Do you normally check out the nutrition info of the food you buy? Or, let me put it this way, have you ever gone shopping with someone who always tediously look at the little panel at the back of every food packaging? Hmm! For some people (and I can’t blame them), it could be very annoying to have every food packaging being checked and analyzed. When I go for groceries shopping with a friend of mine, he always complaint because I spent too much time looking at those tiny panels! LOL. I’m such a nerdie 🙂
BUT. BUT. BUT. It’s actually worthwhile to be able to read and understand that panel, because you will know what the food actually consists of. Especially if you follow a specific diet, which requires you to be familiar with a particular nutrient, such as carbohydrate reading for diabetics, and sodium for hypertensive. And to be honest, it feels good to be able to know and interpret (and tell people!) those numbers 😛 Trust me, regardless of your health status, this simple skill could be very handy! Therefore, I decided to share my knowledge with you (so then you can read and understand, too :))
First thing first. There are two basic rule of thumbs.Number one: serve size is the recommended amount of food you can have. It is not a standard size, so you have to bear in mind that every food company has different serve size. In the left column, you can see the nutrient contained per serve of food. If you eat more or less than the serve size, your nutrient intake has to be adjusted accordingly. Number two: per 100g column (usually the right column of the panel), which consists of nutrient in 100g of food. This column is used to compare one food with another. For example, if you want to compare the same food from different brand. You will then use per 100g column to see the comparison.Let’s use this nutrition information panel above as an example!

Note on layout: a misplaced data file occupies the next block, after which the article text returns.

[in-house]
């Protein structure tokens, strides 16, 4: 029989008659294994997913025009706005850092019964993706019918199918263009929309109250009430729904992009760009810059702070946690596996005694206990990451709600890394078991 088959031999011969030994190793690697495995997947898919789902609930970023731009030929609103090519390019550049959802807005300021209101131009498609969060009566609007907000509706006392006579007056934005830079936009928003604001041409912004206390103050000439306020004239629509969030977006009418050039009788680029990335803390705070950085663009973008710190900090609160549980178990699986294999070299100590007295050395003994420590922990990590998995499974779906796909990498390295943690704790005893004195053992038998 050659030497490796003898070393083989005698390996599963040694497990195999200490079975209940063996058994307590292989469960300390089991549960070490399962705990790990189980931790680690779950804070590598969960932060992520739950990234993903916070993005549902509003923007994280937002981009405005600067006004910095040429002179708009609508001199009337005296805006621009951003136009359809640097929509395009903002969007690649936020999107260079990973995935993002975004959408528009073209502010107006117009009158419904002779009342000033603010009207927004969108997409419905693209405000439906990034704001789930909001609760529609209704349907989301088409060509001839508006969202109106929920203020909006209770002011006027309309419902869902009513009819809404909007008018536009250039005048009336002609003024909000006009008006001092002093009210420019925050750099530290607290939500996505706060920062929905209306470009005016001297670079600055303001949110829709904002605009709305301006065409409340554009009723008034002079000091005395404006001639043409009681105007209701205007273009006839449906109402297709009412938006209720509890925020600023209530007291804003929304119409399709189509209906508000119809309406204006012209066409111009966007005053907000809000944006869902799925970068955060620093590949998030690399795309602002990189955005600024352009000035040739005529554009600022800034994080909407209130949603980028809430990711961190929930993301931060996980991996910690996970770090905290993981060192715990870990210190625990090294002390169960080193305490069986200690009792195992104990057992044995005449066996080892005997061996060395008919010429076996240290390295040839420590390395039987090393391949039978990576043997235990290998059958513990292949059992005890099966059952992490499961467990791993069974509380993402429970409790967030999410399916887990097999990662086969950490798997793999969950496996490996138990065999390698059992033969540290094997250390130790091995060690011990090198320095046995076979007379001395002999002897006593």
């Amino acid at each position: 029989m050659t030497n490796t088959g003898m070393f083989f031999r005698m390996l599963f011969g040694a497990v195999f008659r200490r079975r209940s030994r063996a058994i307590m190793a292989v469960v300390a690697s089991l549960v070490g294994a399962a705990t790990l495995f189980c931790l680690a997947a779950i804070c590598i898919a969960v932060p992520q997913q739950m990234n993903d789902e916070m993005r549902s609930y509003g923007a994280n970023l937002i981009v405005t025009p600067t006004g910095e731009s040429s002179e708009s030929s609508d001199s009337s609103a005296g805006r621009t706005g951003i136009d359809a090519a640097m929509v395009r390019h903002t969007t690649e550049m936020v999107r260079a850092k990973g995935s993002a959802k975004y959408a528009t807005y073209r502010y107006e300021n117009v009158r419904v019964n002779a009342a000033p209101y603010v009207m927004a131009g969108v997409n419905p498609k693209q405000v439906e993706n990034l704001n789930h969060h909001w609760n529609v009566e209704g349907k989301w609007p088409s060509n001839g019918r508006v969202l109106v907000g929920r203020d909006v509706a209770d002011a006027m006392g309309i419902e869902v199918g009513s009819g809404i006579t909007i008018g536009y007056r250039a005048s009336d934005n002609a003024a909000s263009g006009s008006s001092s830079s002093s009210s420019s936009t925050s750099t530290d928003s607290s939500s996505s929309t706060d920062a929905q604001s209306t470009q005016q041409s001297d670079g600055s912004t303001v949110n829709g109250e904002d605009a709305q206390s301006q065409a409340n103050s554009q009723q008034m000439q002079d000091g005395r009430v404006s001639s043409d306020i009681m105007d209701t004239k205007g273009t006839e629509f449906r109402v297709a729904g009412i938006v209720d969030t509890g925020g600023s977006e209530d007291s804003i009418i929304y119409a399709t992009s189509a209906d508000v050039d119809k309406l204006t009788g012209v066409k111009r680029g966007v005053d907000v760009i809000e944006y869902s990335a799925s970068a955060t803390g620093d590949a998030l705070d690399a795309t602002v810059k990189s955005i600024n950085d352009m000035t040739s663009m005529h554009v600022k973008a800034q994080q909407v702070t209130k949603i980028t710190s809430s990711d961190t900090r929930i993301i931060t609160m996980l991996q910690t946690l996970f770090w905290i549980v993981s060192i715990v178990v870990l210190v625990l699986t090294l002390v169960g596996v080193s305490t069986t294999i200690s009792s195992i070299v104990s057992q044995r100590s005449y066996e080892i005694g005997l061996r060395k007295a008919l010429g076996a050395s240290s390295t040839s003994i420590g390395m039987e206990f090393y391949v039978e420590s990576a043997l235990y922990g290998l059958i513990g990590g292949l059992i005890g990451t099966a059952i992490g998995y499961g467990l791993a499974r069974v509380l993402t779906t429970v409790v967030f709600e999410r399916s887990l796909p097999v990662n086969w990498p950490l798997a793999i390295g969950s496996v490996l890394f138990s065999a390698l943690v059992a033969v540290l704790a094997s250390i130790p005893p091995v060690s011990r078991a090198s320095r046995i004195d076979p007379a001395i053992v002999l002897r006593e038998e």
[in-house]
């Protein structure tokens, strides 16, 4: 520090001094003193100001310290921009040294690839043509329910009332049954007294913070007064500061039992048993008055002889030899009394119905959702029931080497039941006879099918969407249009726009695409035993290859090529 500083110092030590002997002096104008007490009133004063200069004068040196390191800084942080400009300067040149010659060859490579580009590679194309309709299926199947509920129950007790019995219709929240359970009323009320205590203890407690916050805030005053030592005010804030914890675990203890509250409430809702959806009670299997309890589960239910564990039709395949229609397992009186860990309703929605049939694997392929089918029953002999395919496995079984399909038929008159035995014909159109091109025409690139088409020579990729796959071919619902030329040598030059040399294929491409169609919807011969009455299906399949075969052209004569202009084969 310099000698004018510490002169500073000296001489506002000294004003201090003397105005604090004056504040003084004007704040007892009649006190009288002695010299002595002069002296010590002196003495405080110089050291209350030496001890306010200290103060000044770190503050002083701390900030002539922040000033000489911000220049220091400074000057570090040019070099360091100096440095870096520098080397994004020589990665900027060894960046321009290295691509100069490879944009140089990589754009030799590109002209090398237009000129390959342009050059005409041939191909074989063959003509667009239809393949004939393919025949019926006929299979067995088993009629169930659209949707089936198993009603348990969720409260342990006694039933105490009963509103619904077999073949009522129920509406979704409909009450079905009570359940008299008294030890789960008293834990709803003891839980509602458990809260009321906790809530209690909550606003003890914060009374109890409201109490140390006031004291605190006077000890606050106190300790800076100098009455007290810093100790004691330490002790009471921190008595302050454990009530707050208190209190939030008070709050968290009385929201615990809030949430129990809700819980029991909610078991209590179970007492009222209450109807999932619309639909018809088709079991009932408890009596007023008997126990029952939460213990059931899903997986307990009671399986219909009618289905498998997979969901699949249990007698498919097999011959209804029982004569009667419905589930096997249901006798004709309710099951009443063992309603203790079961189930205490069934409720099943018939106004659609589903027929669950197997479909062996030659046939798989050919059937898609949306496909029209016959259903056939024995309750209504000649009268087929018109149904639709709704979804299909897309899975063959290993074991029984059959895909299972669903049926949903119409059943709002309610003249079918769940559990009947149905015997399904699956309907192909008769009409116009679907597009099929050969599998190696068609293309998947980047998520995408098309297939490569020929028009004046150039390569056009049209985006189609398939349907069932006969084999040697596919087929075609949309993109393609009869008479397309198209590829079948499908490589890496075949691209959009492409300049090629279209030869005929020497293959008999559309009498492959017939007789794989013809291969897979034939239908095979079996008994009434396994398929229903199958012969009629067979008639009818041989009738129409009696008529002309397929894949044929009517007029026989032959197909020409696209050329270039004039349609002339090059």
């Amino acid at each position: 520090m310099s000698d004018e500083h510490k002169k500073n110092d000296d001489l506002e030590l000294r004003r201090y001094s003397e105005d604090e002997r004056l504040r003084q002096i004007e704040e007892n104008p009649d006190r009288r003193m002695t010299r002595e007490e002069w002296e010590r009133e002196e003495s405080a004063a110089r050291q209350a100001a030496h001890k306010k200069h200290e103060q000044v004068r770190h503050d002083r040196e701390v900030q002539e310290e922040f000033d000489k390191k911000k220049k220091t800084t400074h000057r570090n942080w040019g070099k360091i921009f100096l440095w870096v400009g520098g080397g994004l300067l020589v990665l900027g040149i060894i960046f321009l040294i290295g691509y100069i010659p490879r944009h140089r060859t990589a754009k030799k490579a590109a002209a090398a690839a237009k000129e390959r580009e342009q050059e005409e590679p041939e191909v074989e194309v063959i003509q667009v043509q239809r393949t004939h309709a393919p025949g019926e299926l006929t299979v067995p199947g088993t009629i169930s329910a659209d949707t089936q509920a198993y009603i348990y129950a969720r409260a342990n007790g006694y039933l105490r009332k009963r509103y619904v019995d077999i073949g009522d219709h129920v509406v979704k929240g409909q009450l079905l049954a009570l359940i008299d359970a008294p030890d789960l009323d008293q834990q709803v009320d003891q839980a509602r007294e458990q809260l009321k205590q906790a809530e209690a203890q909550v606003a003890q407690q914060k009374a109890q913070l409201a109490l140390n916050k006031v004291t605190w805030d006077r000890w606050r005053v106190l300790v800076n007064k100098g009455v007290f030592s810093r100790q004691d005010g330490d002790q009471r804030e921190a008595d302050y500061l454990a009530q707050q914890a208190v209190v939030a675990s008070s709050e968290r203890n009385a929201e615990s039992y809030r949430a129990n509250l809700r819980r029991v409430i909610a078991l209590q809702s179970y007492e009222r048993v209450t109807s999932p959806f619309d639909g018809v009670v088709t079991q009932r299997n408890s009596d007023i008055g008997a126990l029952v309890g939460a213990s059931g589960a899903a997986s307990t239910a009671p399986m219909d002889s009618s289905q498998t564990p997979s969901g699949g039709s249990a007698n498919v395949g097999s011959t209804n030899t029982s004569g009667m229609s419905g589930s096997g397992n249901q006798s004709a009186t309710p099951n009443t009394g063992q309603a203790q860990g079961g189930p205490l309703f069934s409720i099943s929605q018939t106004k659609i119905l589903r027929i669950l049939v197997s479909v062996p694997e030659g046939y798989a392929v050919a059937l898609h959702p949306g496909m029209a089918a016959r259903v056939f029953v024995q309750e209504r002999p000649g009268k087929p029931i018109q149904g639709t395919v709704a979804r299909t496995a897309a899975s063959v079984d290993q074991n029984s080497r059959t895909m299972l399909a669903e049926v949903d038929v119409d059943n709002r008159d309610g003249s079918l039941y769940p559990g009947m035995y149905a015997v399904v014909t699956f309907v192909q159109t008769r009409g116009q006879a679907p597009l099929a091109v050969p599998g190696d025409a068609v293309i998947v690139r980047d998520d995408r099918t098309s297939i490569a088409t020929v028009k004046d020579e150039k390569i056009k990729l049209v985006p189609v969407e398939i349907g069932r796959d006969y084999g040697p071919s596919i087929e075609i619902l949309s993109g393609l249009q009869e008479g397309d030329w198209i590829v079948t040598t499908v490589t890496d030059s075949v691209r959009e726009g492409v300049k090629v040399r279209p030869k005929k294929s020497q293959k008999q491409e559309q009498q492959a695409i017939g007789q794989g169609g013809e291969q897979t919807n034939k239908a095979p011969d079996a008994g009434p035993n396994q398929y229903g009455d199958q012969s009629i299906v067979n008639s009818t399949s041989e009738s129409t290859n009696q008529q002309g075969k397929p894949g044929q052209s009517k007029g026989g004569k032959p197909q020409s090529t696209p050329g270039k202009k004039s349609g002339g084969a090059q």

1) servings per package:3 means that there are 3 serves in that package of food you buy OR that 1 package of food is for 3 people/3 seating. serving size: 150g simply indicates that there is 150g of food in each serve.
2) quantity per serving indicates the amount of nutrients in 1 serve. For example, there is 608kJ of energy and 4.2g of protein in 1 serve. In the right column, quantity per 100g indicates the amount of nutrients in 100g of food. In this case, there is 405kJ of energy and 2.8g of protein in 100g of food. Remember, per serve is the recommended amount of food for you to have while per 100g is used to compare with another food or brand.
So, what do you think? Next time you go to the supermarket, you should give it a go reading the nutrition information panel (NIP)!
It could be difficult in the beginning, but just like every thing else, it will come with practice. Don’t quit trying but challenge yourself every time you have a go. I promise you will be an expert in no time!
Let me know if you have any questions or are still confused!
Happy NIP-reading everyone 🙂
2011. Nutrition Information Panel (NIP) [Online]. Available: http://www.foodauthority.nsw.gov.au/consumers/food-labels/label-facts/nutrition-labelling/#Nutrition-Information-Panel-%28NIP%29 [Accessed 06 September 2011].